Do you need to re-take your eye test?

You may have had your driver’s licence for a while now, but the chances are that you don’t remember what the eyesight rules are. The DVLA (Driver and Vehicle Licensing Agency) has been running a campaign over the summer to make drivers aware of the rules when it comes to driving and eyesight – and this has been widely reported by the media. To save you trawling through the internet we have done that for you, and set out the rules and requirements, together with what you may need to do.

What are the rules?

The rules are pretty technical, but you can find the full details on the website. There is a quick and easy way to remember them though, and it’s also the best way to test yourself: you need to be able to read another car’s number plate from a distance of 20m. It doesn’t matter if you need glasses or contact lenses to do this, so long as you are wearing them when driving if you do. As well as this, your field of vision needs to be adequate and this is something that you optician can check for you on your next appointment.

‘How far is 20m?’ we hear you ask. Standing by the side of the road, count five parked cars and then read off the number plate of the fifth one. That is an approximate length of 20m. Alternatively, think of it as eight car parking bays away.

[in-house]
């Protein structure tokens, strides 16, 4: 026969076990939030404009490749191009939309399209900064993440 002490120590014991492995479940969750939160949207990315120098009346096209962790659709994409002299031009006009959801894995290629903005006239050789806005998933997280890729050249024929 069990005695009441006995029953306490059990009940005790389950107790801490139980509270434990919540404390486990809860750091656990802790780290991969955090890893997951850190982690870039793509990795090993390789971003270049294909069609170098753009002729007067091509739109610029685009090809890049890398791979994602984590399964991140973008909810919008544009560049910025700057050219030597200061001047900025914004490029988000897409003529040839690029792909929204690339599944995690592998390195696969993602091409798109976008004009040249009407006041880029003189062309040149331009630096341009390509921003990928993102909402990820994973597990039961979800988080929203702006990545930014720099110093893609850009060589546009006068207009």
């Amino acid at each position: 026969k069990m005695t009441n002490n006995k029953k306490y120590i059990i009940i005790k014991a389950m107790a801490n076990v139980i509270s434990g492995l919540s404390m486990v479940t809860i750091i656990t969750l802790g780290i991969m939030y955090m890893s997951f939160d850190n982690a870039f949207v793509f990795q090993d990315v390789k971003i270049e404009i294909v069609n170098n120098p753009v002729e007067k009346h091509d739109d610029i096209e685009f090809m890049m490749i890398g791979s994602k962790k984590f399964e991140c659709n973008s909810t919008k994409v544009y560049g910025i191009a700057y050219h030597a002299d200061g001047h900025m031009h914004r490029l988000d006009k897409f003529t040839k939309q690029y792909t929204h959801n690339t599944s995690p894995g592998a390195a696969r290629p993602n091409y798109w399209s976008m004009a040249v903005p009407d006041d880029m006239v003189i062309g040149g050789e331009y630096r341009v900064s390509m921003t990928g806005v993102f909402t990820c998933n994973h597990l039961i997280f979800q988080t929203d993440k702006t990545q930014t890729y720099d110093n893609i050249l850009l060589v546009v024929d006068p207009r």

Getting tested

All learner drivers will need to pass the eye test, and it is something that is checked during the driving test. If a driving candidate is unable to read a number plate from that distance, then the test cannot continue and the examiner is obliged to let the DVLA know. Once the test has been passed successfully, it is each driver’s responsibility to ensure that their eyesight is regularly tested.

Many of us may not get around to it as often as we should and it’s not until our eyesight has deteriorated significantly that we do something about it. However, it is worth remembering that it is not just our safety that is at stake, but that of other road users as well – drivers, cyclists, and pedestrians. Why not take the 20m licence-reading test the next opportunity you get? If you have any trouble making it out, make an appointment to see your optometrist.